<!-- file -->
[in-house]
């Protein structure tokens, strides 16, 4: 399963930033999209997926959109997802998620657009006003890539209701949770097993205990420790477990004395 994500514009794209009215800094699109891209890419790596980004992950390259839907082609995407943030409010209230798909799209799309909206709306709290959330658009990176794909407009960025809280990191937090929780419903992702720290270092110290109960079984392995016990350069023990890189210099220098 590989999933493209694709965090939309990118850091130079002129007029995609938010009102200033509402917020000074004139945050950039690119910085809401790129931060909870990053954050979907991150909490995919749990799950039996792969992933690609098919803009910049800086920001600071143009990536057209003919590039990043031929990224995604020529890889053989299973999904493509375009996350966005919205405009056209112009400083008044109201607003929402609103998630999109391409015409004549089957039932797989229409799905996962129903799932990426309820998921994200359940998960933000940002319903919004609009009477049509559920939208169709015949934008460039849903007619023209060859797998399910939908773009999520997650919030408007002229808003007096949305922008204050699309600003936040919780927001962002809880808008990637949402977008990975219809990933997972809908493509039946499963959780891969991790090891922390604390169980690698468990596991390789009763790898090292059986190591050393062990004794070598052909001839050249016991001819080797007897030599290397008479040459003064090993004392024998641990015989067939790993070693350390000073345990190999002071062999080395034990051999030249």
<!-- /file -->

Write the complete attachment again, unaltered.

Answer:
[in-house]
């Protein structure tokens, strides 16, 4: 399963930033999209997926959109997802998620657009006003890539209701949770097993205990420790477990004395 994500514009794209009215800094699109891209890419790596980004992950390259839907082609995407943030409010209230798909799209799309909206709306709290959330658009990176794909407009960025809280990191937090929780419903992702720290270092110290109960079984392995016990350069023990890189210099220098 590989999933493209694709965090939309990118850091130079002129007029995609938010009102200033509402917020000074004139945050950039690119910085809401790129931060909870990053954050979907991150909490995919749990799950039996792969992933690609098919803009910049800086920001600071143009990536057209003919590039990043031929990224995604020529890889053989299973999904493509375009996350966005919205405009056209112009400083008044109201607003929402609103998630999109391409015409004549089957039932797989229409799905996962129903799932990426309820998921994200359940998960933000940002319903919004609009009477049509559920939208169709015949934008460039849903007619023209060859797998399910939908773009999520997650919030408007002229808003007096949305922008204050699309600003936040919780927001962002809880808008990637949402977008990975219809990933997972809908493509039946499963959780891969991790090891922390604390169980690698468990596991390789009763790898090292059986190591050393062990004794070598052909001839050249016991001819080797007897030599290397008479040459003064090993004392024998641990015989067939790993070693350390000073345990190999002071062999080395034990051999030249």